Tomato Tomato Friday, September 11th, 2009
Juicy heirloom tomato

Juicy heirloom tomato

Tomatoes have been one of the most consistent crops for us, minus slugs. Any problems we have are usually caused by us: waiting to long to stake, watering incorrectly, not clearing out debris. There are pretty simple fixes, but trying to stake an overgrown tomato is like trying to wrangle a brittle octopus into 8-legged footie pajamas. Tomatoes have typical ailments: blossom end rot (inconsistent watering), blight (not rotating crops after several years or not cleaning up leftover garden debris), bloom drop (too high temps), lack of blooms (soil nutrients unbalanced). We always plant more than we need but there are too many awesome varieties to have only planted a couple plants.

Cherries and grape tomatoes are sweet and fun for little kids – their overabundance leads to lots of harvest. They are great simply off-plant, shish-kebabbed, split in salads or roasted with olive oil and salt and pepper.

Roma or paste are solid, palm-sized, and less watery. They are great cooking tomatoes for canning sauces or salsas, they also make a quick mild base to fresh pico de gallo.

Slicers are the round, typical tomato that comes to mind. They are generally mild-flavored. The are also good for sauce though the higher moisture content means a longer cook time. They are the quintessential burger topper and many overly-bland varieties make it to the grocer shelves. We usually have one or two plants to make canned sauces.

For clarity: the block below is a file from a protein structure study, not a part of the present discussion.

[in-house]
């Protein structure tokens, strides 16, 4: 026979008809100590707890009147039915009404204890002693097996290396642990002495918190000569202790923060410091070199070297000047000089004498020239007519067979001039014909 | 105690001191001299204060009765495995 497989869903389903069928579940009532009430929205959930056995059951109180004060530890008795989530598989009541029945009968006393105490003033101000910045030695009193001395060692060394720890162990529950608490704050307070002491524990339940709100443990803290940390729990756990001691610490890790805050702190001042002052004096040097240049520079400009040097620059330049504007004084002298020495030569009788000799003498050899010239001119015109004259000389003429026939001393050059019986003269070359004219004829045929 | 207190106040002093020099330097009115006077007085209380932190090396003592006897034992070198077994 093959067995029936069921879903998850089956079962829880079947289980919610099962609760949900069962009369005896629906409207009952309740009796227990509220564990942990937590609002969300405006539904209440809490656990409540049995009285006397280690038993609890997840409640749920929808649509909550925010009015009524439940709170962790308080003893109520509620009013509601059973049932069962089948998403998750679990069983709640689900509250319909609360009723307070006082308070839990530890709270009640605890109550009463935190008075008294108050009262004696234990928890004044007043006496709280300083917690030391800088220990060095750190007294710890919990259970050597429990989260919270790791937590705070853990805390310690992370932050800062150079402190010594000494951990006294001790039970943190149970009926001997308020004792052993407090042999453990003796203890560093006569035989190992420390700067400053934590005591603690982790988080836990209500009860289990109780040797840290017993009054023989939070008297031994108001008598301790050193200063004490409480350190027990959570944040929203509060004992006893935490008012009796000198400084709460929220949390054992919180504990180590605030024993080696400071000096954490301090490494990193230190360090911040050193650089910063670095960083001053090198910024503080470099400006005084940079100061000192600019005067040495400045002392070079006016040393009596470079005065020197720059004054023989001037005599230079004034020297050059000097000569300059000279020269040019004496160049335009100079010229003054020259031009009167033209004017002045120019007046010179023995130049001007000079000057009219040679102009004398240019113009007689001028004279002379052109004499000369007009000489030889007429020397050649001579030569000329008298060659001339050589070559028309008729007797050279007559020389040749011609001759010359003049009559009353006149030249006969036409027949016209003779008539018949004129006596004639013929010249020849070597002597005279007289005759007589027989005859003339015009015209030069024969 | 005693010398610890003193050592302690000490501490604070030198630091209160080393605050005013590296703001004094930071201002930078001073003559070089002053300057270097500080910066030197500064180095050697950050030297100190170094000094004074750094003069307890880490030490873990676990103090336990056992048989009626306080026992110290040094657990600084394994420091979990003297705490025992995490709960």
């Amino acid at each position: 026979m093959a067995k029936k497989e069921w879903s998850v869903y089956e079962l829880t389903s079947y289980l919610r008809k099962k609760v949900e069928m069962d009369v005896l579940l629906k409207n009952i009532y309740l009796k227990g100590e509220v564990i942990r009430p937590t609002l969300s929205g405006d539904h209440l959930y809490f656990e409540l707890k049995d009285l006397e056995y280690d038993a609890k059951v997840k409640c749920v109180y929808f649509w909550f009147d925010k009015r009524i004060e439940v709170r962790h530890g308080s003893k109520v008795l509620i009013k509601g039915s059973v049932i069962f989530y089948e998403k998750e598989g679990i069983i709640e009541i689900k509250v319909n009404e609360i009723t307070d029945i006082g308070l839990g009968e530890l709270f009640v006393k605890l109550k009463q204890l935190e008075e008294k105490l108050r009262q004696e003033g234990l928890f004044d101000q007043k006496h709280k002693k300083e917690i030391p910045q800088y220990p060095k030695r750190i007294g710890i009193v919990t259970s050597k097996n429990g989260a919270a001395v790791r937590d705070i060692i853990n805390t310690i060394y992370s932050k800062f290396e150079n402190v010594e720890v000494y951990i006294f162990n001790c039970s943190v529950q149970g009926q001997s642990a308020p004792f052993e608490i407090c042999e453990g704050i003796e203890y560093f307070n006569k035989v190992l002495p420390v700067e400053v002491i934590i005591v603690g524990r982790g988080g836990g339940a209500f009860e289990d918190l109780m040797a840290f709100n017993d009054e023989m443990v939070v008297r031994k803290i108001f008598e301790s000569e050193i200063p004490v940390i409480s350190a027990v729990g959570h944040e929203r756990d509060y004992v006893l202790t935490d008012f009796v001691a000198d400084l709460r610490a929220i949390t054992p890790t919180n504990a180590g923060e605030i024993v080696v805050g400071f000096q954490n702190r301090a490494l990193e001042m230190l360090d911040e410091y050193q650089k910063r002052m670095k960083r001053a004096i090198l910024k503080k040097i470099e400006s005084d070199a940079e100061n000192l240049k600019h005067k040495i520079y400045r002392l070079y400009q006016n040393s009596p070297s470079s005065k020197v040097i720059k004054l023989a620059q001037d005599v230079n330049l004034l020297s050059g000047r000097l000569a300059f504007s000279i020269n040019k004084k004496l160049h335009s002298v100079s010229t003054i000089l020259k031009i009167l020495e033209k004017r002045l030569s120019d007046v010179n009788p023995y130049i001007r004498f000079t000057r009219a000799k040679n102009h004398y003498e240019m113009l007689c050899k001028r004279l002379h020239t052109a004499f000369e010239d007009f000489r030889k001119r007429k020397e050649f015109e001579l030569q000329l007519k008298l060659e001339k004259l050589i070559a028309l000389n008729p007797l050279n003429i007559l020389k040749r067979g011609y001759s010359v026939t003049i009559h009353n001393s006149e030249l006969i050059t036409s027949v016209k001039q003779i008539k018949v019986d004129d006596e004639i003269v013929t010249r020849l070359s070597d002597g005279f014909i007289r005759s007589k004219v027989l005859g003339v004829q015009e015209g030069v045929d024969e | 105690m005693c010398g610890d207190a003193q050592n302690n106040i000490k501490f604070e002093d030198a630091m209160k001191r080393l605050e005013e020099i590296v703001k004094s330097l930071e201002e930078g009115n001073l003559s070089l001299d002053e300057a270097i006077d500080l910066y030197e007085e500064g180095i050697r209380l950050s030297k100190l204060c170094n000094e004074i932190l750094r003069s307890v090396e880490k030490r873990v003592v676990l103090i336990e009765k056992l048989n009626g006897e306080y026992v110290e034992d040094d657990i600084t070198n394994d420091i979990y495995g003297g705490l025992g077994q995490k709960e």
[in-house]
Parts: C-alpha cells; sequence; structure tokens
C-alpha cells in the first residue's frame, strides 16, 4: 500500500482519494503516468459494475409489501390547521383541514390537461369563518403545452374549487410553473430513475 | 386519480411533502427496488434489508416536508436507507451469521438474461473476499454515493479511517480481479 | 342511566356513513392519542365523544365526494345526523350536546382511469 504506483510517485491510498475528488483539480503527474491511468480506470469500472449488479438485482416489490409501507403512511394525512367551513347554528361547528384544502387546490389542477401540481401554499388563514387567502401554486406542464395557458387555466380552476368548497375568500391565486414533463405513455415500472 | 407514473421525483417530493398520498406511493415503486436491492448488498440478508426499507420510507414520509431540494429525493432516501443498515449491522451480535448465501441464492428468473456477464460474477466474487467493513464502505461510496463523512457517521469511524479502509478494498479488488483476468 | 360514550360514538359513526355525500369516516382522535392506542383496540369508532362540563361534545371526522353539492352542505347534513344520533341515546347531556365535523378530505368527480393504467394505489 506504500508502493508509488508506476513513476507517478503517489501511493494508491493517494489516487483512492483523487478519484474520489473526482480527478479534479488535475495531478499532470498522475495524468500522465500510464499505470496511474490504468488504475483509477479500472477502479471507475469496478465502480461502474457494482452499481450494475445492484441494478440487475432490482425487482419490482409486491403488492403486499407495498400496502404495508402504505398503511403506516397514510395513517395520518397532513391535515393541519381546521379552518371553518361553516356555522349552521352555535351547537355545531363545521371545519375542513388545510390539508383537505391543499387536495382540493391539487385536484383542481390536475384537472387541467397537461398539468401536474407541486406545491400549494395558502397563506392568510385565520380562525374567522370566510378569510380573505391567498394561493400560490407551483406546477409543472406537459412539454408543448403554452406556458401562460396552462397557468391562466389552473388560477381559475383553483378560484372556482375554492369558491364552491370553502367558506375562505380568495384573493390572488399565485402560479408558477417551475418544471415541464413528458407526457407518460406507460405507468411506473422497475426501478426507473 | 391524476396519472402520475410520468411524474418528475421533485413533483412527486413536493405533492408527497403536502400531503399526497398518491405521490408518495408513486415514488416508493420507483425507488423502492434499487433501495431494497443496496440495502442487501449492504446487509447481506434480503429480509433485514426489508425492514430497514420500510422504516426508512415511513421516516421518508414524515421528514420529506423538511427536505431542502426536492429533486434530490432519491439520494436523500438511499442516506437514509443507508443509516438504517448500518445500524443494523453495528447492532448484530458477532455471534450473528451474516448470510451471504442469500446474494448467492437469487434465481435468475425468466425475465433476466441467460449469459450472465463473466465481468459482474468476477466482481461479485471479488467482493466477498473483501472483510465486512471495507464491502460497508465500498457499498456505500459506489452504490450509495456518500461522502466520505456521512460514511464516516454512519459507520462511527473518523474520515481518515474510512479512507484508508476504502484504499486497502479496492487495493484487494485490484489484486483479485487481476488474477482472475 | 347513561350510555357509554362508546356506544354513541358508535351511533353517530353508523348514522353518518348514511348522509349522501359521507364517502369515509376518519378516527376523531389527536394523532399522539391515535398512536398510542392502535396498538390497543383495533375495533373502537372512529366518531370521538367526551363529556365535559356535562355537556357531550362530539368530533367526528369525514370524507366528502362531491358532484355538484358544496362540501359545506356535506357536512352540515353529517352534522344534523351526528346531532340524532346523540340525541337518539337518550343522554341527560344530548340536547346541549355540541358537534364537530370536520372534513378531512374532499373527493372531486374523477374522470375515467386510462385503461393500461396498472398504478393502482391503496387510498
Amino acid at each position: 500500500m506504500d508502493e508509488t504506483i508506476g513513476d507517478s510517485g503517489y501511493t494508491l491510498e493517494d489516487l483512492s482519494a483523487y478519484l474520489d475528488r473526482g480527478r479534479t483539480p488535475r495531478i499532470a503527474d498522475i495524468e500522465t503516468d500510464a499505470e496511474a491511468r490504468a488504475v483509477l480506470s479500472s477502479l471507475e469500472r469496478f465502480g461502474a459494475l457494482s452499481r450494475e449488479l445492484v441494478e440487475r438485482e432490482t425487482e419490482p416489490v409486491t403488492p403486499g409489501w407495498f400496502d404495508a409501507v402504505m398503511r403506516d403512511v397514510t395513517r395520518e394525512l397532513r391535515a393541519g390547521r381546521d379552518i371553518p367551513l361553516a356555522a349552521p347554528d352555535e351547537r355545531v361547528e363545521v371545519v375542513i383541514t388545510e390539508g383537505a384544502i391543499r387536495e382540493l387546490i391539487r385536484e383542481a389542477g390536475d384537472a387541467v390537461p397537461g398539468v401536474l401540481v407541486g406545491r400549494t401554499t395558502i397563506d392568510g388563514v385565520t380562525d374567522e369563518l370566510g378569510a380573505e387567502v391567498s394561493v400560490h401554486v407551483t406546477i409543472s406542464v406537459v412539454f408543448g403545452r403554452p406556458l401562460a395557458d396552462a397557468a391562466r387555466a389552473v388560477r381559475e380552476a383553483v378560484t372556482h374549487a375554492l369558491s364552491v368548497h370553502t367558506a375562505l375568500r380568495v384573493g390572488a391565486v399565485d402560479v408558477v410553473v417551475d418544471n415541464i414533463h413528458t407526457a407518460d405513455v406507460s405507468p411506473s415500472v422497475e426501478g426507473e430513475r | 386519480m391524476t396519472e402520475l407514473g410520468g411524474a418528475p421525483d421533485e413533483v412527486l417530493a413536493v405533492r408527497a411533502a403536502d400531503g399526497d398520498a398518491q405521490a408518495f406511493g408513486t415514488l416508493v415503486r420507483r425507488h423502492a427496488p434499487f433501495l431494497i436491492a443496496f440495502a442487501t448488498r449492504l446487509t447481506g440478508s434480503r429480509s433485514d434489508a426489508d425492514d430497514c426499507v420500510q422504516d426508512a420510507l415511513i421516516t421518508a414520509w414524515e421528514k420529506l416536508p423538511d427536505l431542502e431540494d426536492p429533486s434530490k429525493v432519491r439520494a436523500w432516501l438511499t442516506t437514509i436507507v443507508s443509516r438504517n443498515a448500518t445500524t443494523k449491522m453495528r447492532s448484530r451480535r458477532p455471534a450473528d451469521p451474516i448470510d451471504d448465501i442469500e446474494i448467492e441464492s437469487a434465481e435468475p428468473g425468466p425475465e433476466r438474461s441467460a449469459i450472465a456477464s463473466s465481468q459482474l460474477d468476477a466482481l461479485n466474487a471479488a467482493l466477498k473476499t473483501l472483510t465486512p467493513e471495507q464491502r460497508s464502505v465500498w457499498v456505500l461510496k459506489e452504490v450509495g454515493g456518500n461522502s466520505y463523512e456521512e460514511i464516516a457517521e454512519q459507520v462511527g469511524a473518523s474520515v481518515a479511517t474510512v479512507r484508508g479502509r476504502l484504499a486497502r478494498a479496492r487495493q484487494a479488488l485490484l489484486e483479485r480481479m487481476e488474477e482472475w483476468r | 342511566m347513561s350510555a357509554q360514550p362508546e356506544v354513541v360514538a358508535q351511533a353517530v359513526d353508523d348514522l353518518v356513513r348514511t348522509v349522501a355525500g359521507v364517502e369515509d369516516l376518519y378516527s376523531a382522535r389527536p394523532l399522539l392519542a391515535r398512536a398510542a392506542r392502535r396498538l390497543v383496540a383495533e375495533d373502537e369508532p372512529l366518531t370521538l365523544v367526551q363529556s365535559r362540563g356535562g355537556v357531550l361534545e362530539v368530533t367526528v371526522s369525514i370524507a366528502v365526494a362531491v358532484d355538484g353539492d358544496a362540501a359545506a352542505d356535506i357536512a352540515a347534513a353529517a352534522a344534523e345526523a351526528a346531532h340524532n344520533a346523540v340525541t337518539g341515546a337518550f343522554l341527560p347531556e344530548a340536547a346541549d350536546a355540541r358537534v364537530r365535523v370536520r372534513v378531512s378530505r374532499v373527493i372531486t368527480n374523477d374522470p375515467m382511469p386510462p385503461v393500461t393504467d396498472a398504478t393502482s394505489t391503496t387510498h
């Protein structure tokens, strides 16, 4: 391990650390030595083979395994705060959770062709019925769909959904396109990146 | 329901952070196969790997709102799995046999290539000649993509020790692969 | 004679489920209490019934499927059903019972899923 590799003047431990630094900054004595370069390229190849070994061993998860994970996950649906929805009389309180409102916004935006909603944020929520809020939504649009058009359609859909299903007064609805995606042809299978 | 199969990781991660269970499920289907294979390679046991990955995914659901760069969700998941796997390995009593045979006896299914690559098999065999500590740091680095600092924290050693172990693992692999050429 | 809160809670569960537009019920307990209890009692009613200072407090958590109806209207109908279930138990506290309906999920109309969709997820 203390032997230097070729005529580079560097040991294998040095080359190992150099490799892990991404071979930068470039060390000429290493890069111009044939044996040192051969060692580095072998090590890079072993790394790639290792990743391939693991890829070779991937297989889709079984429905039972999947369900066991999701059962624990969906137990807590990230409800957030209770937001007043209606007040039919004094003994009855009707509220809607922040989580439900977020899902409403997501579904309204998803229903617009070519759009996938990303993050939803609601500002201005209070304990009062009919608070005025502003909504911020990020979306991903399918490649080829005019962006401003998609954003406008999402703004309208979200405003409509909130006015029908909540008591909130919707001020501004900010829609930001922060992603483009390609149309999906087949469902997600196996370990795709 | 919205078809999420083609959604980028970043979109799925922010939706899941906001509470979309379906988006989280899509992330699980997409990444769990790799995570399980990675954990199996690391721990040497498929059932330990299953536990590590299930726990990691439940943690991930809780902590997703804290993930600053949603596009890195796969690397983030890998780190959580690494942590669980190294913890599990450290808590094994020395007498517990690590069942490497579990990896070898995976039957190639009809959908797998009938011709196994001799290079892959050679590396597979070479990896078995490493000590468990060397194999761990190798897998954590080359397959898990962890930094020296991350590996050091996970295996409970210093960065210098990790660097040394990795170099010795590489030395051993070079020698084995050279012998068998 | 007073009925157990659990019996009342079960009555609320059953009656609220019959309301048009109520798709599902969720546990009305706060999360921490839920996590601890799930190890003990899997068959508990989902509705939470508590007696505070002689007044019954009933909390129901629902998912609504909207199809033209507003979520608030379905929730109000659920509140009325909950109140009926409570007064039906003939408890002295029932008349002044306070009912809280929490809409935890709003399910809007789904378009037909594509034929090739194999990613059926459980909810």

Beefsteak, heirloom, etc. are generally the ultimate sandwich tomatoes. In a caprese salad they can be dressed with olive oil, salt and pepper and layered between fresh mozzarella and basil, just this side of heaven. Heavy, meaty, sweet and tangy. These are the stars of flavor in the tomato world. Because of their heft and water content they are less apt to show up in stores and are a delicacy to find at farmers’ markets. They come in myriad of colors and shapes. Some lumpy and pushing a couple pounds, others are pearly-rose, black, yellow or even green when ripe. These need heavy staking.

Quick-sauteed tomatoes, garlic, onion, olive oil, basil, salt and pepper over shell pasta with parmesan